The genome sequence of the nematode C. elegans transformed the study of this important research organism in countless ways. In this paper, we outline the equally great impact it has had on evolutionary developmental biology, with an emphasis on sex determination. Sex determination is a compelling area for comparative studies in Caenorhabditis for two reasons. First, striking differences in reproductive mode (gonochorism vs. androdioecy) are seen even between sister species, and these depend at some level on changes in the regulation of sex determination. Second, as an early and continually active area of C. elegans research, many molecular mechanisms are known that suggest hypotheses about how these reproductive modes differ from each other. Testing these hypotheses has required development of genomic resources for several non-elegans species of Caenorhabditis. Much progress has been made on this front, and several other major projects are currently underway. With these tools in hand, both reverse genetic approaches (RNA interference, cross-species transformation, gene knockouts) and forward genetic screens can be employed in multiple species in the genus. While much remains to be learned, some major surprises have already emerged. One is that the molecular evolution of interacting sex-determining proteins is characterized by rapid compensatory evolution. Another is that outwardly similar hermaphroditic species of Caenorhabditis may have gained this important reproductive adaptation in parallel via distinct germline modifications of the ancestral sex determination pathway. These results provide insights into how nematode mating systems evolve, and important context in which to refine our understanding of the C. elegans model whose characterization made it all possible.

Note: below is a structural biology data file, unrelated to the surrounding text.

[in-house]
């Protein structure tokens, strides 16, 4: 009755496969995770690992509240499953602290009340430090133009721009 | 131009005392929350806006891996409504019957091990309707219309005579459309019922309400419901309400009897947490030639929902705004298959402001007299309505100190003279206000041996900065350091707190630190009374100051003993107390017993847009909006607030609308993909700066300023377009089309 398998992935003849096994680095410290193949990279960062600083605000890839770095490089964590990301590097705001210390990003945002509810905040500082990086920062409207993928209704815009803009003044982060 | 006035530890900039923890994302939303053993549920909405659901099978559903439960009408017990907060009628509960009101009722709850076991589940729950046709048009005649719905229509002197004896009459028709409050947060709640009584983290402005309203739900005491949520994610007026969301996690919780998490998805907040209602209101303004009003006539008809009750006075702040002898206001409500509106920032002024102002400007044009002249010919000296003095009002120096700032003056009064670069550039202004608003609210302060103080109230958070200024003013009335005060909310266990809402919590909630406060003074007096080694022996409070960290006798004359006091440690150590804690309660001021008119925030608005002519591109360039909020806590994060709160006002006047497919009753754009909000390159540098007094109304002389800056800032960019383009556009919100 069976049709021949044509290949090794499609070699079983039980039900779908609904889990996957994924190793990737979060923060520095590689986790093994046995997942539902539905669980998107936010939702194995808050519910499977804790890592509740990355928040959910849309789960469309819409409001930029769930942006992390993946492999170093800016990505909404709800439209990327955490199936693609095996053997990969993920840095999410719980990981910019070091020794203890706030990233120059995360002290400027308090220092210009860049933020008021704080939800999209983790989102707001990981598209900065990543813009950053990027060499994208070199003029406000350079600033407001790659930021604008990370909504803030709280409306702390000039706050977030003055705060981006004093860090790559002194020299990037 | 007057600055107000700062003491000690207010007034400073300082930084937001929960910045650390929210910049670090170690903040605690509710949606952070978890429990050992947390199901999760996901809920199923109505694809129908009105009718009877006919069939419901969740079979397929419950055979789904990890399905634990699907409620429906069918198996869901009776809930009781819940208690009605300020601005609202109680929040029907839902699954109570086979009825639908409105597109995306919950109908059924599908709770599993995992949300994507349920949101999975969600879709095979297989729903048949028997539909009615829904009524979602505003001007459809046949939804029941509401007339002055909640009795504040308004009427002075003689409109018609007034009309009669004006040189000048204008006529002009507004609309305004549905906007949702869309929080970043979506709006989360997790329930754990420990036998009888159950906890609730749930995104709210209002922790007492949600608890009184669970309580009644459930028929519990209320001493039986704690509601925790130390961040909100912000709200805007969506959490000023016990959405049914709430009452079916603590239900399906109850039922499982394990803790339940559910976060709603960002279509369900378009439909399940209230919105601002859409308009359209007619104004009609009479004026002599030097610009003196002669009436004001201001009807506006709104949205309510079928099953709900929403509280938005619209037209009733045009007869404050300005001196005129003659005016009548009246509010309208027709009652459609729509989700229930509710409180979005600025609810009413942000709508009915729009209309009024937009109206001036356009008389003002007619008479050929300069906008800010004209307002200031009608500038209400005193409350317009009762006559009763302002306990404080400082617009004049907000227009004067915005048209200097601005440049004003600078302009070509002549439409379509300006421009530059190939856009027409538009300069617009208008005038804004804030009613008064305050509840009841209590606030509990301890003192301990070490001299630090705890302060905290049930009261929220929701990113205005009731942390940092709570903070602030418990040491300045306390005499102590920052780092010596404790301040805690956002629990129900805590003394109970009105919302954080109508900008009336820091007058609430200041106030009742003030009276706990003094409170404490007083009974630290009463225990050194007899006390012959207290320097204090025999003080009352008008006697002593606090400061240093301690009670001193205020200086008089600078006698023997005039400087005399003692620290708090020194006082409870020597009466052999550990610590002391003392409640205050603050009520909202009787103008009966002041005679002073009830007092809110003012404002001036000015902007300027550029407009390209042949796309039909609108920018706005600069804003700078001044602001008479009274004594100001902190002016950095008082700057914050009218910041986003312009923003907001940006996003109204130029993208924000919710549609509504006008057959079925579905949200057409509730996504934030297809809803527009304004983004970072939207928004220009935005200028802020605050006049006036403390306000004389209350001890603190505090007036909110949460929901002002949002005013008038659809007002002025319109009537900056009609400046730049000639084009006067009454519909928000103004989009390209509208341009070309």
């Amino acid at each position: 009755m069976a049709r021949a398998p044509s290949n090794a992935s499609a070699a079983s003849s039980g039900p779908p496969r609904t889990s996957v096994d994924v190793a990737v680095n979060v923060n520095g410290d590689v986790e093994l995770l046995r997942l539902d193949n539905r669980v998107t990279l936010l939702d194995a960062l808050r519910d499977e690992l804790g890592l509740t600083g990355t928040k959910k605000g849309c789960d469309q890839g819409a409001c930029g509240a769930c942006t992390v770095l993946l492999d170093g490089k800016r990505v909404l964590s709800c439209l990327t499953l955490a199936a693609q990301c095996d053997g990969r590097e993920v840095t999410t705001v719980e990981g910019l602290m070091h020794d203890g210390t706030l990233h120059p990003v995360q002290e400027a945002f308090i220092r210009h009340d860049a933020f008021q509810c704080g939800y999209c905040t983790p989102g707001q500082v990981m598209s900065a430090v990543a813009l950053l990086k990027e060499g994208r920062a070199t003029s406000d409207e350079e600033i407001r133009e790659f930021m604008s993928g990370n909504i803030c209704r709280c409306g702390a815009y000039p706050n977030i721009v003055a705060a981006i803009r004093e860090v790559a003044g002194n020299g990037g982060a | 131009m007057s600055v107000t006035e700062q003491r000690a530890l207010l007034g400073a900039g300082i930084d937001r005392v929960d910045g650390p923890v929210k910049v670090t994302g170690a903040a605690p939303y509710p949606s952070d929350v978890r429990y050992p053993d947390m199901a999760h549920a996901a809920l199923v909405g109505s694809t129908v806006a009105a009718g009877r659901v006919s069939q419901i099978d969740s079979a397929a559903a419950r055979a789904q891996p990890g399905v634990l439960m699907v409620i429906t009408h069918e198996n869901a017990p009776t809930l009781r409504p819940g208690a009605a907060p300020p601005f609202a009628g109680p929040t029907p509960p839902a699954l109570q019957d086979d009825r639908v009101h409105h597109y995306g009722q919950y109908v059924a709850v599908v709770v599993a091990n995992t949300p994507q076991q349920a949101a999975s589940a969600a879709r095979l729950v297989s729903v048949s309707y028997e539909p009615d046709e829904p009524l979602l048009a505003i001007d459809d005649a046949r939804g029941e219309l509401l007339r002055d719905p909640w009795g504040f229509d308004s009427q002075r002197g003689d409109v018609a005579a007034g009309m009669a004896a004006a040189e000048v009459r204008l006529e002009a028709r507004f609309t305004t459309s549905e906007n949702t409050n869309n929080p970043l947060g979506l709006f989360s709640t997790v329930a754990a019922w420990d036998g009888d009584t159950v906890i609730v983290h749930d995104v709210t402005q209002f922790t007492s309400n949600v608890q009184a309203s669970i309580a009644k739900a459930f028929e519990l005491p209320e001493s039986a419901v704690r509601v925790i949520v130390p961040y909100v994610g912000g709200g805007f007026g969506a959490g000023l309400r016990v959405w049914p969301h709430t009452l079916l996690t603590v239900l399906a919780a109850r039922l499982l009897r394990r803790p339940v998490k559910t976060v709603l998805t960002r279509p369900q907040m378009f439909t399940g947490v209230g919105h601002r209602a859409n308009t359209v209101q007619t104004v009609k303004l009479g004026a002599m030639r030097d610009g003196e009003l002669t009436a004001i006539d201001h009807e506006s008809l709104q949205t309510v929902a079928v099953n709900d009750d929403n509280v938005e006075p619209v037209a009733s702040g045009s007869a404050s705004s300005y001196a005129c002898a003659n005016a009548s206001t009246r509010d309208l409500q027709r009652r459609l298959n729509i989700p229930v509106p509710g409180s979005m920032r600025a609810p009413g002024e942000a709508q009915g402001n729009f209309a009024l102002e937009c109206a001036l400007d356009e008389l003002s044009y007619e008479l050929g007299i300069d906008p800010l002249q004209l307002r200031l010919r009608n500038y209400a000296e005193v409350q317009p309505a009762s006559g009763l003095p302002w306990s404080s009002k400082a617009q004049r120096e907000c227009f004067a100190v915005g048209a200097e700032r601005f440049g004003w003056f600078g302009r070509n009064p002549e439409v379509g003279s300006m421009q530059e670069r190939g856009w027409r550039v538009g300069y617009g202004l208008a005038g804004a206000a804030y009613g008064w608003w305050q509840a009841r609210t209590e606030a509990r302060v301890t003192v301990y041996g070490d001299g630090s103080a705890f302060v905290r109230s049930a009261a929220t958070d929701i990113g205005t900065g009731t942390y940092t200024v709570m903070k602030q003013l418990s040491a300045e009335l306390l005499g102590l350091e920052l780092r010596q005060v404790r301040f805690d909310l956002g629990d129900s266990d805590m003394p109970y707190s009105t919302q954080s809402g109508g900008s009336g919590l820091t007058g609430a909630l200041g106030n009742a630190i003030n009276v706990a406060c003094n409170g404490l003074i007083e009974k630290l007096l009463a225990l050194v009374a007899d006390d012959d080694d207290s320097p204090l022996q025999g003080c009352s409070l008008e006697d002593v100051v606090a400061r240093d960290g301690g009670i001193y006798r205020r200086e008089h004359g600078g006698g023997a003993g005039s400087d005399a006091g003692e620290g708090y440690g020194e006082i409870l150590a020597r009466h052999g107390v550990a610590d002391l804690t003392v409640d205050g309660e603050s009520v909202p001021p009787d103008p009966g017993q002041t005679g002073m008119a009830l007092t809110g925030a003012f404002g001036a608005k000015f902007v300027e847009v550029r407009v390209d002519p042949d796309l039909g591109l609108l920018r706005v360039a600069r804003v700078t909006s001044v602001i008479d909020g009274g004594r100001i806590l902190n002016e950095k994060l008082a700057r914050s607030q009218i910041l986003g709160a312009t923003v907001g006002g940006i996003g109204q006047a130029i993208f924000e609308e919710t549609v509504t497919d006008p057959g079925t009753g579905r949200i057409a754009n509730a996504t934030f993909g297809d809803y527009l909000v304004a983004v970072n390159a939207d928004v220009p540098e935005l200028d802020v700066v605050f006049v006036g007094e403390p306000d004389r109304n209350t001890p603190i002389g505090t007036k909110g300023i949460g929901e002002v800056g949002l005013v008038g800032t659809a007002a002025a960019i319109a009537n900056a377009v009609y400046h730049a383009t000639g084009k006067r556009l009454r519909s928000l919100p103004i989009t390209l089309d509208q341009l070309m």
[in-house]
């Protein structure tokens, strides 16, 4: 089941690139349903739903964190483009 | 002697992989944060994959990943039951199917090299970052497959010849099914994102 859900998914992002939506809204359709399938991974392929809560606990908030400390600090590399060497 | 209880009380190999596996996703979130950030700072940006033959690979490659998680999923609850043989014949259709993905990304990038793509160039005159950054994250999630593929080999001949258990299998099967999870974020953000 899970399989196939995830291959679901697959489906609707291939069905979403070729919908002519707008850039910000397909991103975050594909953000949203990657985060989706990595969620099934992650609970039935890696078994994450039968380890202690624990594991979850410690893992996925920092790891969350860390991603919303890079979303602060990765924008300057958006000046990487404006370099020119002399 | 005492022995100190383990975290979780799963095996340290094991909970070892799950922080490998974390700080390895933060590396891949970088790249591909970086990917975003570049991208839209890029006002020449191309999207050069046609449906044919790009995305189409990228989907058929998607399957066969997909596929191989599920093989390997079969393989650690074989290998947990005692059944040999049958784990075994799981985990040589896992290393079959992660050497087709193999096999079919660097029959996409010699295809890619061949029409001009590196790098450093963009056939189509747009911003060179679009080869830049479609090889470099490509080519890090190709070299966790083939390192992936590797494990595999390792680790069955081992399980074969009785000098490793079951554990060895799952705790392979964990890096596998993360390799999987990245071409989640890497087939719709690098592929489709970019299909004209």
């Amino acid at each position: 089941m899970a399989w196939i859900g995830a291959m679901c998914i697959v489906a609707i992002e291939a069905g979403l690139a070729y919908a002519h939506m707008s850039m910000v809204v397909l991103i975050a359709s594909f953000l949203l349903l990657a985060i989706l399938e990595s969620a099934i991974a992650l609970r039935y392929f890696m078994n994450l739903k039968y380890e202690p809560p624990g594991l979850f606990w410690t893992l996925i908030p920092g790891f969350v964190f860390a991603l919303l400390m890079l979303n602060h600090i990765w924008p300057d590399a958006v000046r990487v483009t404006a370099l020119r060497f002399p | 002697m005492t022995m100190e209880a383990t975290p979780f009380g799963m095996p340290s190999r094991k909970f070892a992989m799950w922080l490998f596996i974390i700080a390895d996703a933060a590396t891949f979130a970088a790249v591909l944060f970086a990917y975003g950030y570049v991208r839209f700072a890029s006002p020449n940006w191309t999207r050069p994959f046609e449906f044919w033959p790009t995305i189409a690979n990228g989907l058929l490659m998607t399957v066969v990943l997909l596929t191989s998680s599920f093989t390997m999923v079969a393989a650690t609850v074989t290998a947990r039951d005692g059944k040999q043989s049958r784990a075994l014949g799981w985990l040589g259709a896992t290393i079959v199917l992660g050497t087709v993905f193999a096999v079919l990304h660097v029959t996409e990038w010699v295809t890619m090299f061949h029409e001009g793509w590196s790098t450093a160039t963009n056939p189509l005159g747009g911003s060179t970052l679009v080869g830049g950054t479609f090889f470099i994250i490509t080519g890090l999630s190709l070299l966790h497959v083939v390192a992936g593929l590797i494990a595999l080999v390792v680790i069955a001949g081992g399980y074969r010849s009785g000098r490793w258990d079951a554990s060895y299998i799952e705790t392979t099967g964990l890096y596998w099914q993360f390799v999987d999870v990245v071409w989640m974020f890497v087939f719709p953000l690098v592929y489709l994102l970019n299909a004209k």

Keywords: Sex determination, evolution, Caenorhabditis, RNAi, compensation, convergence
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